‘Julia is charming enough to be generous,’ replied the Greek. ’Yes, I love Ione; amidst all the youth who court you, may you have one worshipper as sincere.’
’I pray the gods to grant it! See, Glaucus, these pearls are the present I destine to your bride: may Juno give her health to wear them!’
So saying, she placed a case in his hand, containing a row of pearls of some size and price. It was so much the custom for persons about to be married to receive these gifts, that Glaucus could have little scruple in accepting the necklace, though the gallant and proud Athenian inly resolved to requite the gift by one of thrice its value. Julia then stopping short his thanks, poured forth some wine into a small bowl.
‘You have drunk many toasts with my father,’ said she smiling—’one now with me. Health and fortune to your bride!’
She touched the cup with her lips and then presented it to Glaucus. The customary etiquette required that Glaucus should drain the whole contents; he accordingly did so. Julia, unknowing the deceit which Nydia had practised upon her, watched him with sparkling eyes; although the witch had told her that the effect might not be immediate, she yet sanguinely trusted to an expeditious operation in favor of her charms. She was disappointed when she found Glaucus coldly replace the cup, and converse with her in the same unmoved but gentle tone as before. And though she detained him as long as she decorously could do, no change took place in his manner. ‘But to-morrow,’ thought she, exultingly recovering her disappointment—’to-morrow, alas for Glaucus!’
Alas for him, indeed!
The story halts for A moment at an episode.
Restless and anxious, Apaecides consumed the day in wandering through the most sequestered walks in the vicinity of the city. The sun was slowly setting as he paused beside a lonely part of the Sarnus, ere yet it wound amidst the evidences of luxury and power. Only through openings in the woods and vines were caught glimpses of the white and gleaming city, in which was heard in the distance no din, no sound, nor ’busiest hum of men’. Amidst the green banks crept the lizard and the grasshopper, and here and there in the brake some solitary bird burst into sudden song, as suddenly stifled. There was deep calm around, but not the calm of night; the air still breathed of the freshness and life of day; the grass still moved to the stir of the insect horde; and on the opposite bank the graceful and white capella passed browsing through the herbage, and paused at the wave to drink.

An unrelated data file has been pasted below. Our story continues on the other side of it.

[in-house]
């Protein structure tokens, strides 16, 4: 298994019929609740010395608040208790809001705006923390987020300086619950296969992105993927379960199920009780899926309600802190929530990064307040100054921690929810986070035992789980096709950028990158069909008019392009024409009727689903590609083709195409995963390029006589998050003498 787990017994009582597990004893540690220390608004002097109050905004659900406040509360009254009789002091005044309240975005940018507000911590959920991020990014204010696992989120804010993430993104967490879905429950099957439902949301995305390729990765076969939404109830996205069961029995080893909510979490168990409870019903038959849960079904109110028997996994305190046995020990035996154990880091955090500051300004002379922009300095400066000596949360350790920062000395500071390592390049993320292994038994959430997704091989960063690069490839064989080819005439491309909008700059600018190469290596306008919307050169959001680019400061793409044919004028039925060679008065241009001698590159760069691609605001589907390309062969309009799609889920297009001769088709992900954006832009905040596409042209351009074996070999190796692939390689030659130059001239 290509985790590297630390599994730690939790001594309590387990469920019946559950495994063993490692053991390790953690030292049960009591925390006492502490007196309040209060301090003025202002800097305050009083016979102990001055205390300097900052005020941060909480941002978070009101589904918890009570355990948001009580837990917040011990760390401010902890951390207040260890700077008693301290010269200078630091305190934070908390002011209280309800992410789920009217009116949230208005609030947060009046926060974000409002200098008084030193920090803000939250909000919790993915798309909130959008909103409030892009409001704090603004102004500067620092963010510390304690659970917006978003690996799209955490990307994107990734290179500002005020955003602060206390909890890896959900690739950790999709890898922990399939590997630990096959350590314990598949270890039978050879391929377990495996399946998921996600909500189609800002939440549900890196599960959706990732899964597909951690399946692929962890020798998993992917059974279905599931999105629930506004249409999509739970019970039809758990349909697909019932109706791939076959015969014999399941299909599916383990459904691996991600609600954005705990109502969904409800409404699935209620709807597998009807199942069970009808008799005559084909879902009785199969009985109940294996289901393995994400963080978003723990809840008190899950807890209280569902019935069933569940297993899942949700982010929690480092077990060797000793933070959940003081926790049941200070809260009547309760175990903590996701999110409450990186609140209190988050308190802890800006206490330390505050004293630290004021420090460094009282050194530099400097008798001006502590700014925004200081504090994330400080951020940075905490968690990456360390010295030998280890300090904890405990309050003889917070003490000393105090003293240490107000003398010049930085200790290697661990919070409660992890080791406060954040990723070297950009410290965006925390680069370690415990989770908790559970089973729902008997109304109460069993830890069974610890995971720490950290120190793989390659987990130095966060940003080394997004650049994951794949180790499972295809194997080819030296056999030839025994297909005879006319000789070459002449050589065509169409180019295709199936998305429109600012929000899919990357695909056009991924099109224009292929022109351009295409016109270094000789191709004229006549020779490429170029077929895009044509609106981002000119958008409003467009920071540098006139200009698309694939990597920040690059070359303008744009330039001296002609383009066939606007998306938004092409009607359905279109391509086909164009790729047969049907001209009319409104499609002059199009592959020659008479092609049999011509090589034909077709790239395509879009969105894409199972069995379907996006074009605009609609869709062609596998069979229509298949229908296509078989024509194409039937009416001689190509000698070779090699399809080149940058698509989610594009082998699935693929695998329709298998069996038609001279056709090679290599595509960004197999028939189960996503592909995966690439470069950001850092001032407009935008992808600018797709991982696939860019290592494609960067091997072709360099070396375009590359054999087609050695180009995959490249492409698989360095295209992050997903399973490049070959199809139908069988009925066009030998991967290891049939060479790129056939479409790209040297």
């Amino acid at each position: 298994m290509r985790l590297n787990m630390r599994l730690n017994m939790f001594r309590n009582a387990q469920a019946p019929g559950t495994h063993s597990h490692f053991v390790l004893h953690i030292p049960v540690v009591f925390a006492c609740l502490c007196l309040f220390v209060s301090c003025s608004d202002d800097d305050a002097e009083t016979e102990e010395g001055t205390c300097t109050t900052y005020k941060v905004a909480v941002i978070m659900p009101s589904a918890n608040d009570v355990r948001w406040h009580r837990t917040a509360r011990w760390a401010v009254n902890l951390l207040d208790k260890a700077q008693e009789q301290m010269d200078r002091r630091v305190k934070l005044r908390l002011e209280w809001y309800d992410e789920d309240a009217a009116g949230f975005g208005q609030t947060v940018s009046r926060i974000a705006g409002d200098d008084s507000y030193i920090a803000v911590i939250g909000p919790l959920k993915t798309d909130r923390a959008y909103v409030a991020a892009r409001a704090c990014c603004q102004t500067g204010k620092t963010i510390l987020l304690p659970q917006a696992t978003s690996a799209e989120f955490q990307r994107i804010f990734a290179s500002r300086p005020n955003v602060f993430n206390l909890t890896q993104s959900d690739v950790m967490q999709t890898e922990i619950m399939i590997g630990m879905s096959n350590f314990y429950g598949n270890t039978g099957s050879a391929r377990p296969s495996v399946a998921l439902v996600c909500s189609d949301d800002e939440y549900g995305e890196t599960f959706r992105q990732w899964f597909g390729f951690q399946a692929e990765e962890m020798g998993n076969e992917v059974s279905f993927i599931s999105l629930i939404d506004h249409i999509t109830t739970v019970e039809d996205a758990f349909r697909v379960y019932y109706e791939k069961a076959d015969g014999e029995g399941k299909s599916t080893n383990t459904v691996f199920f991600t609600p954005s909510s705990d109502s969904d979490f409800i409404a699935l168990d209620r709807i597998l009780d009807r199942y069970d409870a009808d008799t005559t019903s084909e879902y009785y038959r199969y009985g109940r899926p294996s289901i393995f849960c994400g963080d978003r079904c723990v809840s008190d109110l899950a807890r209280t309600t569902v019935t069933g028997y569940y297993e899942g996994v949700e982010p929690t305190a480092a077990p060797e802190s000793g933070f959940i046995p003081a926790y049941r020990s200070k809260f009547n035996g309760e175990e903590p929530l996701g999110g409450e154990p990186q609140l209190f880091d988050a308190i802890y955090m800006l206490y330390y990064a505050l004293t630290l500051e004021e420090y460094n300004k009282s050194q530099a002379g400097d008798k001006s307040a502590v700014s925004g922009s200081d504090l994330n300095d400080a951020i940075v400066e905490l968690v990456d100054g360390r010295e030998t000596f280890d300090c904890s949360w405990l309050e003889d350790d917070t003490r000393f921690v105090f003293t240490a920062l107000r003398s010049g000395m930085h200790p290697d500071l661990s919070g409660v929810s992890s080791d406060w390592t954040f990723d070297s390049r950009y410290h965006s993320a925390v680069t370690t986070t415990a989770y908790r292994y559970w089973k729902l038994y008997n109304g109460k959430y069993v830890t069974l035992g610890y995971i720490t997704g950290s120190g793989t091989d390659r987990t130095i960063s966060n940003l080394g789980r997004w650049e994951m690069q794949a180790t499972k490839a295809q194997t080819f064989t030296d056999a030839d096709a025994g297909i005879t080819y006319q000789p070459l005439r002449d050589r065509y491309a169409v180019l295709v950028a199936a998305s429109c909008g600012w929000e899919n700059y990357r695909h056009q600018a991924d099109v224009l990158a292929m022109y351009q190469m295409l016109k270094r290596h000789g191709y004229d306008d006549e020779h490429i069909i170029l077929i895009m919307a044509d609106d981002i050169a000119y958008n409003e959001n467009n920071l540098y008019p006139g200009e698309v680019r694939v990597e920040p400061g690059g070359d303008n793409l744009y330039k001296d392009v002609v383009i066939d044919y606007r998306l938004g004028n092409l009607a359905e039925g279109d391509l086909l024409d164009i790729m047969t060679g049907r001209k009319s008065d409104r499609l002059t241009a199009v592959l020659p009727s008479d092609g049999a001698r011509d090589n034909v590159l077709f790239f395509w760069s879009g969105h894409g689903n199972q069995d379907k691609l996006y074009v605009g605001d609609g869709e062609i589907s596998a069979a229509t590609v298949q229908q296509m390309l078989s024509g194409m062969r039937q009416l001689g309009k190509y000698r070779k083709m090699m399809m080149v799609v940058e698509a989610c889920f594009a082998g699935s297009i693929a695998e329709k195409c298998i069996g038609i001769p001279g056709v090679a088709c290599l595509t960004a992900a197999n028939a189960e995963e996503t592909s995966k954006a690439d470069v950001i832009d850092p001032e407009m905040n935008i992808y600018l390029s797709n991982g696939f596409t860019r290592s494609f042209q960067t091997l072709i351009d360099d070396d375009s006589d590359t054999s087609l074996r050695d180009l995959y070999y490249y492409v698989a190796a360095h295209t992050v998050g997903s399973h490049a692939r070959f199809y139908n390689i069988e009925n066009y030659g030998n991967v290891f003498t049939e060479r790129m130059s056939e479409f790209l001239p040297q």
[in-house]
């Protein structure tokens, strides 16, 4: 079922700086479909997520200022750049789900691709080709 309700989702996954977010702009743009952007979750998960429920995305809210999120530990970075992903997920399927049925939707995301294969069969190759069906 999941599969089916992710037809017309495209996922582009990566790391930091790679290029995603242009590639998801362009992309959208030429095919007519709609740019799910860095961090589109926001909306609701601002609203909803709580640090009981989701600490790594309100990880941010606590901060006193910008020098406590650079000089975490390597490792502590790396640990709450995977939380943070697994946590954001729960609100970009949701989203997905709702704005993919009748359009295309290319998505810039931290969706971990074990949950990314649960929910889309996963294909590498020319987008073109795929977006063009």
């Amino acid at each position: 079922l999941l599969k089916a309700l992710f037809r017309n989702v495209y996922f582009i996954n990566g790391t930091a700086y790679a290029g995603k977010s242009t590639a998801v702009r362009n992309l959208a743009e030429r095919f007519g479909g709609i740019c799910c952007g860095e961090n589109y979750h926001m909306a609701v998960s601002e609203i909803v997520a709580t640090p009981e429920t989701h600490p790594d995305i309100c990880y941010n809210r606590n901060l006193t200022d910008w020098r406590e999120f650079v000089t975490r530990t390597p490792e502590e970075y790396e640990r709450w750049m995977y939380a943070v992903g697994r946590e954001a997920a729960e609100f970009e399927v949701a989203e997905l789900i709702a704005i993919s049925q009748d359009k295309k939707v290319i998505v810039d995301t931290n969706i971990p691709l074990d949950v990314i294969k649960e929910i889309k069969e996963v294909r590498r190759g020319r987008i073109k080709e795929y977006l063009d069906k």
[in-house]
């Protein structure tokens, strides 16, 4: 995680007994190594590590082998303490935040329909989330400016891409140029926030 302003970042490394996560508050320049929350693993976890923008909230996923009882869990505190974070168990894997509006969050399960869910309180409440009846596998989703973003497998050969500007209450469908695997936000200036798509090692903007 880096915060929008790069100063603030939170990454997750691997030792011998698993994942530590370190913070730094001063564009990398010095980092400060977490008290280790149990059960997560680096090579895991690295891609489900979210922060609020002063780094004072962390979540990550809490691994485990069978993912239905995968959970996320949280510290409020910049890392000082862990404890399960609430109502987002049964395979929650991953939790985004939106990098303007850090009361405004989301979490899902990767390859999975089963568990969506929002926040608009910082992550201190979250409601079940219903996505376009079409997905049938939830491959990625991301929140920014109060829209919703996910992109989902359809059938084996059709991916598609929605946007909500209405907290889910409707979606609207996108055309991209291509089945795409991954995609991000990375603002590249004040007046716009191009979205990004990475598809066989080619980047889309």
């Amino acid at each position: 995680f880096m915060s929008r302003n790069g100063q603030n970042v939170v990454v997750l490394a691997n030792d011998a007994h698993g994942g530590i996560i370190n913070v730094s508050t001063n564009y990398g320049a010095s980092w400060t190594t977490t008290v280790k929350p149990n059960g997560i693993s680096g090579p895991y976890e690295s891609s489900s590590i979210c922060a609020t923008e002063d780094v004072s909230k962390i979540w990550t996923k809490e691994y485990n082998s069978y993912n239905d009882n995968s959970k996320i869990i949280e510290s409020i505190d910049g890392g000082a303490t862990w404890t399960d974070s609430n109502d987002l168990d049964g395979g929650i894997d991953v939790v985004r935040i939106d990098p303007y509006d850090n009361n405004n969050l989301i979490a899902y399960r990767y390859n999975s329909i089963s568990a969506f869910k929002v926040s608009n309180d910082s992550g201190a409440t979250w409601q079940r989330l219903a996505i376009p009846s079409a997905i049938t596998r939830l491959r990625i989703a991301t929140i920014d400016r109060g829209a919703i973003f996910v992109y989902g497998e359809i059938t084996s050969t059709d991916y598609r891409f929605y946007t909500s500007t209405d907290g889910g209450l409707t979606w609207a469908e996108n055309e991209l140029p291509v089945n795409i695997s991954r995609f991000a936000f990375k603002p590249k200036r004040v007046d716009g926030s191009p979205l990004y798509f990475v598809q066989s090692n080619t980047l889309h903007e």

As Apaecides stood musingly gazing upon the waters, he heard beside him the low bark of a dog.
‘Be still, poor friend,’ said a voice at hand; ’the stranger’s step harms not thy master.’ The convert recognized the voice, and, turning, he beheld the old mysterious man whom he had seen in the congregation of the Nazarenes.